Taijiquan is pronounced “tie” as in necktie, “jee” as in “golly gee,” and “chew-an.” Each word can be translated from Mandarin: “tai” means “supreme, grand, great, large, big,” while “ji” means “crossbeam rafter, ridgepole, utmost, extreme, ultimate,” and “quan” means “fist, boxing art.” This gives a final, combined translation of taijiquan as “Supreme Ultimate Boxing,” or “Great Pole Boxing.”
Li, Renma (1801-1913), Diqi Zongshi Lijia Daoqiquan (Seventh Patriarch of the Li Family Martial Way of Vitality), mastered the Li family martial arts as a young man. During his travels as a baobiao (caravan guard), he must have heard of the highly famed Yang, Luchan (1799-1872), also known as Yang, Wudi, 楊無敵, (Invincible Yang!). Yang developed a reputation as a preeminent martial arts instructor by the mid-1850’s in Beijing while teaching Yang Taijiquan to the Imperial family and several units of the elite Manchu Imperial Guards Brigade.
Yang learned his taijiquan from Chen, Changxing (1771-1853) in the Chen village called Chenjia Gou (Chen Family Creek), but few people knew this and even fewer travelled to the Chen village to train. Existing documentation seems to show that the Chen family taijiquan was not taught outside the Chen village region until 1928. The Chen family developed its own method of martial practice (much as the Li family did) beginning in 1374 with Chen, Bu. The invention and development of taijiquan is attributed to Chen, Wangting (1530-1660) around the same time period that Lama Zurdwang developed the Li family martial art of Daoqiquan. The methods of Chen Taijiquan are integrated from the Chen family martial arts, Yin-Yang Theory, Dao Yin (Traditional Chinese “Yoga”), Tuina (Traditional Chinese Massage), Traditional Chinese medical theory, and martial theories from many other boxing styles.
Li, Renma, according to Li Family oral traditions, studied both Yang and Chen methods of taijiquan before interpreting them through the Li Family’s lens of Daoqiquan. In this manner, the taijiquan principles, shapes, and movements were retained while subtle Daoqiquan concepts such as the Five Circles and the Six Stances were seamlessly interwoven into them creating a unique expression of the essence of taijiquan. Li, Renma called this new method Liu Taijiquan, or Willow Taijiquan, in honour of the core principles of adaptability and resilience that comprised it, and it has since been included in the Daoqiquan corpus of martial, health, and vitality methods.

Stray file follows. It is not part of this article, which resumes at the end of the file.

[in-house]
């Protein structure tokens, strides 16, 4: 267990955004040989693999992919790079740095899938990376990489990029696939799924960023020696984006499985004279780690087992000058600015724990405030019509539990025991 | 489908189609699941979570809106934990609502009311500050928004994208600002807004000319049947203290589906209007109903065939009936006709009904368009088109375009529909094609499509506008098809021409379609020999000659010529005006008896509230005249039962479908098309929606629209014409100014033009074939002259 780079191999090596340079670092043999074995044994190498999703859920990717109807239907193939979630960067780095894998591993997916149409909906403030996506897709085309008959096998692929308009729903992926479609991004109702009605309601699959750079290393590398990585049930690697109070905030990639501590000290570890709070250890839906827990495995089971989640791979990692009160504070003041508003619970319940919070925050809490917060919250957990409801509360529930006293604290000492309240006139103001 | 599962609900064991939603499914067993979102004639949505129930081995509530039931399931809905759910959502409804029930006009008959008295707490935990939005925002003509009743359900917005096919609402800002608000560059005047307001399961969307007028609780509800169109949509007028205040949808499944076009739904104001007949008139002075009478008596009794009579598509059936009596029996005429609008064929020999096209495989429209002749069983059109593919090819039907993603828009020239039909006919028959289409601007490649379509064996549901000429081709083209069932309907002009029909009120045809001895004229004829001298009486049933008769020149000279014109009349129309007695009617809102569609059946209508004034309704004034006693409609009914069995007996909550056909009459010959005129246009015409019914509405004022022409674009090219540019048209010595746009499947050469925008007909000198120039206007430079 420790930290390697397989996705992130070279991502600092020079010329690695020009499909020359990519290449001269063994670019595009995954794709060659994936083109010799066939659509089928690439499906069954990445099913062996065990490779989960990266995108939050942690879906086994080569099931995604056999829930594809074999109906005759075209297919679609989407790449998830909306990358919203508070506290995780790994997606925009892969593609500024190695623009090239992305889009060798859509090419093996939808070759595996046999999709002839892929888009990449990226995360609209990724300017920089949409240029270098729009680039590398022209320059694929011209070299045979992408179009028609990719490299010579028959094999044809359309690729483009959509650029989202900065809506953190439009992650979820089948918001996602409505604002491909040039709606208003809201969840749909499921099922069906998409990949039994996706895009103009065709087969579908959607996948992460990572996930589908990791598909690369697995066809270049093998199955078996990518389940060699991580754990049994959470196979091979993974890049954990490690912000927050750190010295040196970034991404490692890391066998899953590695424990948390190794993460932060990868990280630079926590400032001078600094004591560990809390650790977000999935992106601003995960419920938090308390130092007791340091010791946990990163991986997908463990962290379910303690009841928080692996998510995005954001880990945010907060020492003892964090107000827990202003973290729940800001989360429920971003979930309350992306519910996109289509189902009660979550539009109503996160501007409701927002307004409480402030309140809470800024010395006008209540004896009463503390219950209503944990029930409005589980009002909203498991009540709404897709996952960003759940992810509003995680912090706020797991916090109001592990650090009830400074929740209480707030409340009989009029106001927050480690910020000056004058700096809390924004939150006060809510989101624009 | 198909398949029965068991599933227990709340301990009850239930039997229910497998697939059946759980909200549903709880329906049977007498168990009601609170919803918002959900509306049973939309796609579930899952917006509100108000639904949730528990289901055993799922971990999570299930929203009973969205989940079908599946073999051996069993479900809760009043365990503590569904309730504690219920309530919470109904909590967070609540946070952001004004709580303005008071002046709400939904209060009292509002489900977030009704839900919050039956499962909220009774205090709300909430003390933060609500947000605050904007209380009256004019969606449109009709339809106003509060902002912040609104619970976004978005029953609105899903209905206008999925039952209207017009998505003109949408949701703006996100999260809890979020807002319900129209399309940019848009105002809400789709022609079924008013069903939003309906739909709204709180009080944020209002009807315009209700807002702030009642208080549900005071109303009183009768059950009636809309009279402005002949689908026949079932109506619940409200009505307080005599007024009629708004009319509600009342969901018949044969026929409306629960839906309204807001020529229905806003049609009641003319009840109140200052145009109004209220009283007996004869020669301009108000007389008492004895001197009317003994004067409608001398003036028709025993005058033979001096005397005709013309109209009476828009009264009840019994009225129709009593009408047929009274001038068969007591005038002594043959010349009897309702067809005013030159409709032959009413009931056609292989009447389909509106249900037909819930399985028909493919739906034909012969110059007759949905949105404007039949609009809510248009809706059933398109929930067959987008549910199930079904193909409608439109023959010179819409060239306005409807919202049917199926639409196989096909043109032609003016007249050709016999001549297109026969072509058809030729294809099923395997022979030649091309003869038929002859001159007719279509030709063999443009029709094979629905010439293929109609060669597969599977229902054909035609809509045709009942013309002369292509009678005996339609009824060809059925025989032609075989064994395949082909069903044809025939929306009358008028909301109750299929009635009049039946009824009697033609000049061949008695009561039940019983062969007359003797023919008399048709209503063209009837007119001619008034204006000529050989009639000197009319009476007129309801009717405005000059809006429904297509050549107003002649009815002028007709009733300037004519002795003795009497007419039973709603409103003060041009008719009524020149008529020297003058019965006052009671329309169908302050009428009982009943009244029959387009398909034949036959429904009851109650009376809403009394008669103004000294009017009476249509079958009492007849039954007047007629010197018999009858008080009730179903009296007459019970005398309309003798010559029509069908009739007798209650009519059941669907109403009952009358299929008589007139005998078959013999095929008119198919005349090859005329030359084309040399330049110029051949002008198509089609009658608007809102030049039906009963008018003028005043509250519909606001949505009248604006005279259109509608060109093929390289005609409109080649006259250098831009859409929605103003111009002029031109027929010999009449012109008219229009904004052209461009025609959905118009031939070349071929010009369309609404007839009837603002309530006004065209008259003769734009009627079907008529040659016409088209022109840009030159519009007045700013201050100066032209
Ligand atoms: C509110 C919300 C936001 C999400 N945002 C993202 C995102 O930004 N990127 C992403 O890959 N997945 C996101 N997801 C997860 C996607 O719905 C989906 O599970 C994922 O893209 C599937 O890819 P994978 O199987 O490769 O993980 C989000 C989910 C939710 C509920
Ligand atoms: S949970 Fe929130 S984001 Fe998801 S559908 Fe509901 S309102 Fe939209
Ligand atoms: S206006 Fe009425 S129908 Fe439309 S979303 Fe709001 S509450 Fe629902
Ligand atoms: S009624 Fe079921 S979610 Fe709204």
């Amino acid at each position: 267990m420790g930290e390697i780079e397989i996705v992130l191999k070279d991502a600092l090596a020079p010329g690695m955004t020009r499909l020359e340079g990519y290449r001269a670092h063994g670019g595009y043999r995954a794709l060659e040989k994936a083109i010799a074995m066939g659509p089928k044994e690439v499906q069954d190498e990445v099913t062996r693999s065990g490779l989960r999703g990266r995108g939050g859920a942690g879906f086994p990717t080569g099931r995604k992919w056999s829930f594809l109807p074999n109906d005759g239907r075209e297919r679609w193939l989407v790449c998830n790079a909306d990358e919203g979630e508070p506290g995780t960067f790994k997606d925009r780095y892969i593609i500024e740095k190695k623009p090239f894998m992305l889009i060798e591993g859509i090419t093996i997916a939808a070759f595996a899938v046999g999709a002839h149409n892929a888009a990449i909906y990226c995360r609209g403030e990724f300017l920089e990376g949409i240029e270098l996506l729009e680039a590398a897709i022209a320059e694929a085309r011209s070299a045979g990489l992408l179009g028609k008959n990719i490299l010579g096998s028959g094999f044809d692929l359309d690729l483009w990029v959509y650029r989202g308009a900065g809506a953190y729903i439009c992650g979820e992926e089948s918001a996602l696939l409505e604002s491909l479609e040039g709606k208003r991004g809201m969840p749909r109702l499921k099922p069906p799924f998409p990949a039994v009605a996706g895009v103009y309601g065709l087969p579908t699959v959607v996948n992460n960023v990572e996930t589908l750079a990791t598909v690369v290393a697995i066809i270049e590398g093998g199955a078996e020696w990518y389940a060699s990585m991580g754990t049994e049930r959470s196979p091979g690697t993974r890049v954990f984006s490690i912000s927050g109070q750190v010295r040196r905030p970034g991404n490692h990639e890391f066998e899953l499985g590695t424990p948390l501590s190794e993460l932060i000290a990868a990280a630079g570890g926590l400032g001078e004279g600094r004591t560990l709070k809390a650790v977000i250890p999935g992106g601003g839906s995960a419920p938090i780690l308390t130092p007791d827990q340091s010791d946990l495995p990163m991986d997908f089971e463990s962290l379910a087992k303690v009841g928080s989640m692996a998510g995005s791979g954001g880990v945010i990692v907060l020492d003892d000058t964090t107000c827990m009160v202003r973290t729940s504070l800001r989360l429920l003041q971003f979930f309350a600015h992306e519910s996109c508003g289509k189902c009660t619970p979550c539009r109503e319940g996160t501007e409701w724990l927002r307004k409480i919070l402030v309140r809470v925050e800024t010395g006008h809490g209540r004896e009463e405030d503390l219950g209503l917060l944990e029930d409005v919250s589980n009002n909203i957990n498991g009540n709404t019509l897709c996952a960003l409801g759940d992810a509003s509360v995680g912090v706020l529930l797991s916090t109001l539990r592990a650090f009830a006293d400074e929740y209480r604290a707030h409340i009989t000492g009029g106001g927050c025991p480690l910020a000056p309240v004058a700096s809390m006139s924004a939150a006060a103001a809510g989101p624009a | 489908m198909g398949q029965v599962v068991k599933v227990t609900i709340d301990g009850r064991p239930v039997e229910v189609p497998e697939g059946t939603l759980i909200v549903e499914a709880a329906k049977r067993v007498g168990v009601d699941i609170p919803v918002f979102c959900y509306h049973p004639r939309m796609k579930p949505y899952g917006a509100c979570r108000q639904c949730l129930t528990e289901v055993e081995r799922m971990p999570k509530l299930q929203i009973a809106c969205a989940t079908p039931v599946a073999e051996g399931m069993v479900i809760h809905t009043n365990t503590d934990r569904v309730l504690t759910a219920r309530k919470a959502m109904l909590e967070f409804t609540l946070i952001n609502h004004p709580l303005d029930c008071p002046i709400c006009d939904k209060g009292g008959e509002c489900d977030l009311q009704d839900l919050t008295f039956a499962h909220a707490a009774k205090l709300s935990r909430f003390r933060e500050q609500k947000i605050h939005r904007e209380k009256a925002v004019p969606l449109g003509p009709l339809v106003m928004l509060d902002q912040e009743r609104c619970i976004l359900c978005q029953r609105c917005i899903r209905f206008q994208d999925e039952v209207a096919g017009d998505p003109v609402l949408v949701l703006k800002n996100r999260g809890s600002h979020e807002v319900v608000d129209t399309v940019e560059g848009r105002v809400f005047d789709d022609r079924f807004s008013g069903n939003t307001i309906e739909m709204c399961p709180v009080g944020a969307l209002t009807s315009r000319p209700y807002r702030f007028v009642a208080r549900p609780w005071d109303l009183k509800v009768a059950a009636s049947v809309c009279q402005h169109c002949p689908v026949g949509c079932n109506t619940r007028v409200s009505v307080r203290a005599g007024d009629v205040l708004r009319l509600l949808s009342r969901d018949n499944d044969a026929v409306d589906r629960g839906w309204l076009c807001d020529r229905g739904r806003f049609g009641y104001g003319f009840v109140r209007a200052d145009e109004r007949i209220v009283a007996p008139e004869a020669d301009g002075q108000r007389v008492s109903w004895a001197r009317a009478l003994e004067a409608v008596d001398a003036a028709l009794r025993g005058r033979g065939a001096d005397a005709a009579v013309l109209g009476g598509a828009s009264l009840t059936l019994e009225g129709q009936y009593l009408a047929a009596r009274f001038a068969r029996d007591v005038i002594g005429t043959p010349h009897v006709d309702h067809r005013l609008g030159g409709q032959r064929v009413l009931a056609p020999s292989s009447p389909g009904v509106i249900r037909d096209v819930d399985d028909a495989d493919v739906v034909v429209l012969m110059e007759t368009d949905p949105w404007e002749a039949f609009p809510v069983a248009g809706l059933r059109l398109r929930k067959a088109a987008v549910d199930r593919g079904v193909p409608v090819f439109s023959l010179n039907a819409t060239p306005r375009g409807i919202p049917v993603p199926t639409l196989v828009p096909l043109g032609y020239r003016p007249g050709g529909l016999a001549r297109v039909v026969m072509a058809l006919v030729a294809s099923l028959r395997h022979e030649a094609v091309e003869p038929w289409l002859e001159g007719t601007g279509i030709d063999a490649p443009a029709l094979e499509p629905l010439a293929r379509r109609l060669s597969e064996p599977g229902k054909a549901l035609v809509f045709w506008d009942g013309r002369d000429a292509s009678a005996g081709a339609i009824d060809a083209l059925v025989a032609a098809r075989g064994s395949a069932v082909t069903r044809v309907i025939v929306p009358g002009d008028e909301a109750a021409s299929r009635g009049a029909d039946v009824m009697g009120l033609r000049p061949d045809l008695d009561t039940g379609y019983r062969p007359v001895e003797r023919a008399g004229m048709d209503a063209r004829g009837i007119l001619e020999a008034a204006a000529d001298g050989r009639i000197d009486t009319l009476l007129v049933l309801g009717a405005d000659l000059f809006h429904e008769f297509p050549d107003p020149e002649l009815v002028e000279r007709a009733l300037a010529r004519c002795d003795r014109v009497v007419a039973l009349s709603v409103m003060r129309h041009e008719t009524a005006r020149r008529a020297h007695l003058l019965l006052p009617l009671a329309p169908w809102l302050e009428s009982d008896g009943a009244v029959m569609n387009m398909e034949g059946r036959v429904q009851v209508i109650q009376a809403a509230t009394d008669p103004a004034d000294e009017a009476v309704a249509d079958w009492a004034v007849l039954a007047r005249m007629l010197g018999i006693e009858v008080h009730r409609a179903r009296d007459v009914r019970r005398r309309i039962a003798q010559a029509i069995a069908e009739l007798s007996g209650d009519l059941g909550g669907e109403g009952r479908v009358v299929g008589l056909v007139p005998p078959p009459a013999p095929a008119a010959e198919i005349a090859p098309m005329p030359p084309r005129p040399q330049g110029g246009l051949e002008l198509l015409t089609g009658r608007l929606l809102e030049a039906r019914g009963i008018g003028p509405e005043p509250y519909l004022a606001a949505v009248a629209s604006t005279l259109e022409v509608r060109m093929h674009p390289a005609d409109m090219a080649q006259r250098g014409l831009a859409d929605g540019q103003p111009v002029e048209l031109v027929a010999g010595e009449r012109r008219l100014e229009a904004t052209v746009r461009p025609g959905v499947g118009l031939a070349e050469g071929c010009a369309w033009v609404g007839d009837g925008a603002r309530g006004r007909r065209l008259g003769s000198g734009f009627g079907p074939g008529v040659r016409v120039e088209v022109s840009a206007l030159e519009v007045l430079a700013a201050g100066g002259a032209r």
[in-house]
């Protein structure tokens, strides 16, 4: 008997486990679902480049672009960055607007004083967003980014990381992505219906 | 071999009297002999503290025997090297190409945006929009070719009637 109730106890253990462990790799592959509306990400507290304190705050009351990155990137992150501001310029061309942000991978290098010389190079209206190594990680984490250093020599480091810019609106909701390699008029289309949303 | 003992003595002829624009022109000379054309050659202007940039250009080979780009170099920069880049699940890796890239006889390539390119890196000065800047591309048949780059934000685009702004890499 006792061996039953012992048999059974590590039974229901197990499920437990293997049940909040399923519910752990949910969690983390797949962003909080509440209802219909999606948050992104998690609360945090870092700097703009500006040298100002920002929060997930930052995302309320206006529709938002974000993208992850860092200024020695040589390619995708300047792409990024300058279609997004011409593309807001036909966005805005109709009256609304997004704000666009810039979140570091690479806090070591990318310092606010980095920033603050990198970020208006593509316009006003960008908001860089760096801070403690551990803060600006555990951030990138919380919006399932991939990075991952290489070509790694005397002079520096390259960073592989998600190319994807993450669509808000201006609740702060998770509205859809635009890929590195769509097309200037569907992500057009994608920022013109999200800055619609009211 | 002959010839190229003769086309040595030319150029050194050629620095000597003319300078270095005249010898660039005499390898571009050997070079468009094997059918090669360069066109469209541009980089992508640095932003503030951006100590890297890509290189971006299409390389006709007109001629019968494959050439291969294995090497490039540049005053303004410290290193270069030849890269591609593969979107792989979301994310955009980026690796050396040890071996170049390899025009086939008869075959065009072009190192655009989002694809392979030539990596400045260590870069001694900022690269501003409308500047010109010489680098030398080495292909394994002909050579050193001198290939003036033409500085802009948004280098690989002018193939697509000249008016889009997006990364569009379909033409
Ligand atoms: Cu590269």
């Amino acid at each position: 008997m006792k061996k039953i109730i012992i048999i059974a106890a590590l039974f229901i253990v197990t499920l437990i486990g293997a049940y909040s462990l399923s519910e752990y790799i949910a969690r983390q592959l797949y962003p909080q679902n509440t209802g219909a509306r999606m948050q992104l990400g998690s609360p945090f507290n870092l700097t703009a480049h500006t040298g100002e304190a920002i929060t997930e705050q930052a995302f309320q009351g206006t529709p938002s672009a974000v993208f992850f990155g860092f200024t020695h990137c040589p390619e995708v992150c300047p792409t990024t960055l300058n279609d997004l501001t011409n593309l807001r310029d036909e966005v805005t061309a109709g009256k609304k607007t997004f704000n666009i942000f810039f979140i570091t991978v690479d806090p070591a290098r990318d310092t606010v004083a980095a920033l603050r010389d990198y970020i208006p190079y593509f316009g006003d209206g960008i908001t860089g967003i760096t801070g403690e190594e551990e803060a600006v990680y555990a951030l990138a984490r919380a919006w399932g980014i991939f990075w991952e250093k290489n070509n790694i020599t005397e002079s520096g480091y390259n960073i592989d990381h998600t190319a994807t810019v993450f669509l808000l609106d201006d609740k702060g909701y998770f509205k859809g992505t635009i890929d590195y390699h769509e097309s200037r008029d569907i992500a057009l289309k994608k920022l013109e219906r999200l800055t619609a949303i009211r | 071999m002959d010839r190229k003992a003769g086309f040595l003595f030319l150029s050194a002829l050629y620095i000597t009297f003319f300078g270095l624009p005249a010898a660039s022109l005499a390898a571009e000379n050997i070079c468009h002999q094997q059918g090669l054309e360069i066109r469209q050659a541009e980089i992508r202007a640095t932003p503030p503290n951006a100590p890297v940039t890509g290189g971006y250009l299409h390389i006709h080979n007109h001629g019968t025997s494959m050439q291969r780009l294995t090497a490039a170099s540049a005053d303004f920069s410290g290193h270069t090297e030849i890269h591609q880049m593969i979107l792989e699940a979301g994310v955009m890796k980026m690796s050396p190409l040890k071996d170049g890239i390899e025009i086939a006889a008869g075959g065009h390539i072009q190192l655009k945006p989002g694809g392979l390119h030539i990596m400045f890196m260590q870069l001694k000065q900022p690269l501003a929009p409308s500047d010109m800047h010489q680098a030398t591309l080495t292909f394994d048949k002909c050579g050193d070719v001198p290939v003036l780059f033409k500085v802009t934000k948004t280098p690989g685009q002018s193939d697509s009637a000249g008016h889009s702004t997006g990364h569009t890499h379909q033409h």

At the time that Li, Renma was developing his method of Liu Taijiquan, other martial artists were doing the same thing: Wu (Hao) Taijiquan of Wu, Yuxiang (1812-1880); Wu Taijiquan of Wu Quanyou (1834-1902); and Sun Taijiquan of Sun, Lutang (1860-1933). These are just a few of the innovators and variations involved in the development of taijiquan roughly contemporaneous with Li, Renma. The Li family kept their taijiquan innovations secret, teaching only family and clan members until Li, Longdao moved to Texas and taught Dr. John Painter in the late 1950’s.
Dr. John Painter revisited the Chen and Yang styles to better understand the roots of Liu Taijiquan. After several years of experimenting by adding more forms and longer forms, he concluded the original Liu Taijiquan of the Li family was complete and sufficient in itself. Nothing else needed to be added in order to develop all of the health and martial benefits offered by any style of taijiquan if one understands the principles and trains in a principle-based manner. More techniques and more forms can just end up adding legs to a snake.
Today, we keep Liu Taijiquan simple and uncluttered. With the Five Treasures Form (Wubao Xing), a student can dive as deep into as they might wish to; the depths are profound.